There is interest in the public funding of agriculture and feed research in the US, said Carl Zulauf, professor emeritus in the department of agricultural, environmental and development economics at the Ohio State University.
However, the amount spent has been declining since about 2005, he said in a recently published assessment. Instead funding has been focused on addressing immediate needs.
“What we’re seeing is a decline in real and actual dollars committed to agricultural research,” he told FeedNavigator. “There are few people who are against funding of public research, but when time comes to make decisions it tends to rarely come to the top of priorities.”
“We’ve had lots of discussions in the past about research and new initiatives and none of them have changed the long-run trajectory,” he said. The goal of proposed funding mechanism would be to change that, he added.
For feed producers and users, the decline in public funding could mean less support for foundational work that explores ways to improve production of feed crops or the understanding of how animals process what they eat, said Zulauf.
The type of work often supported through public funding is generally what comes before investment from private companies, he said. “They don’t tend to invest in the foundational research for stuff that you’re going to need in 20-30 years,” he added.
Changing funding allocation
However, there may be a way to address the research funding decline by linking the public funding used to address immediate needs of producers or farmers with dollars spent on research, said Zulauf.
The decline in public funding in favor of immediate assistance has been demonstrated in some areas covered by the Farm Bill, he said. “You can go to every title and see where they’re going to choose funding for the issue at hand over research that would offer large long-term benefits on the issue,” he added.
He is proposing a different path to designate funding designed to connect to short-term incentives, like immediate assistance, and long-term projects, like research, he said.
“Research funding could be further aligned with the dynamic, evolving nature of farm bill spending choices by designating that a specified share of funds generated by a title must be spent on researching issues associated with the title,” Zulauf said in the assessment. “This new paradigm would replace the current system of a separate research title with funds authorized by individual research program or specified research topic.”
There are still several details to be established because the presented plan is broad by design, he told us. “If would there be support for the broader idea, then there are a lot of questions on how do you operationalize it,” he added.
Basic questions for feed and animal production research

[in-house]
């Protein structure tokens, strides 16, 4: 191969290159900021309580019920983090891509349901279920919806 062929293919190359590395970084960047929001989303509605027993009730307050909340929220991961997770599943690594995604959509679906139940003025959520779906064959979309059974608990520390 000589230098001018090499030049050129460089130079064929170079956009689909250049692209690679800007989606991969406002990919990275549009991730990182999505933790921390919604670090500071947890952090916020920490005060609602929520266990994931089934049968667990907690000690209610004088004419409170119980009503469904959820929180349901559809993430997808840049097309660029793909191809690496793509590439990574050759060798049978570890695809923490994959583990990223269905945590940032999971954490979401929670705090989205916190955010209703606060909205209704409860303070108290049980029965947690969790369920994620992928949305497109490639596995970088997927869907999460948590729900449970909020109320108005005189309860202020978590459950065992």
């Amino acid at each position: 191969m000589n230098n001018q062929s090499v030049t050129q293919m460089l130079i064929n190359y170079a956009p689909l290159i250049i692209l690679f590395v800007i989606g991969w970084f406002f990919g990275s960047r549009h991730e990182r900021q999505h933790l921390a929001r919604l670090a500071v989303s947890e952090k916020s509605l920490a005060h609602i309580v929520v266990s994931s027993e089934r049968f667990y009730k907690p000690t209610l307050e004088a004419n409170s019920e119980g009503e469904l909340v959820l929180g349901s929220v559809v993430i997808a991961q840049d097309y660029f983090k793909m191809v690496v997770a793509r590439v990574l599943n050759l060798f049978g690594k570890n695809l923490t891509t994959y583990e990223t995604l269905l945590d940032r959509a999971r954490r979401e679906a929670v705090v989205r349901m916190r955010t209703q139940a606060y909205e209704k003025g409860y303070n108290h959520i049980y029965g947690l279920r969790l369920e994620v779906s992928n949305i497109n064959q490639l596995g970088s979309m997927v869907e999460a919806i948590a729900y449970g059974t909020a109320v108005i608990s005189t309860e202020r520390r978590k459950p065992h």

The debate and lack of public funding has implications for the future in several areas of agricultural production, including animal feed and management, said Zulauf.
Topics like understanding the basic chemistry or biological processes involved in producing a feed crop could be one area for focus in publically funded research, he said.
Others might include improving the understanding of how a plant transports energy or reacts to extreme weather, he said. The information generated might answer questions like how to improve run off and reduce waste products or improve yields.
In animal production the focus for public research might be basic animal processes, said Zulauf. “Understanding at the genetic level and macro level, the animal itself – it’s not just about the cellular, it’s how is that reveled in the behavior and performance of the animal?”
Concerns regarding how to measure the comfort of production animals also could fall in this area, he said. “There are a number of things that set out there in terms of the physiology of the animal and how it processes food,” he said.
“Your medical diagnostic, moving that to the individual cow – what is the unique aspects of the cow that includes the rate of gain, milk production, production of progeny,” he said. “Individualization at the animal level is a potential long-run thing that we’re looking to – you already see this in the dairy industry and my guess is we’re going to move to more micro [versions] of that.”
The drops in funding for feed and agricultural related issues may not have a great effect in the short term, but is likely to be felt more in future years, said Zulauf. An additional concern is what would happen if research funding isn’t improved.
As less investment is made in agricultural research in the present, it reduces the potential for the US to have improvements in areas like feed crop growth that allow producers to be competitive in the future, he said. “We’ll see the sector shrink over time because it’s not as efficient as other countries,” he added.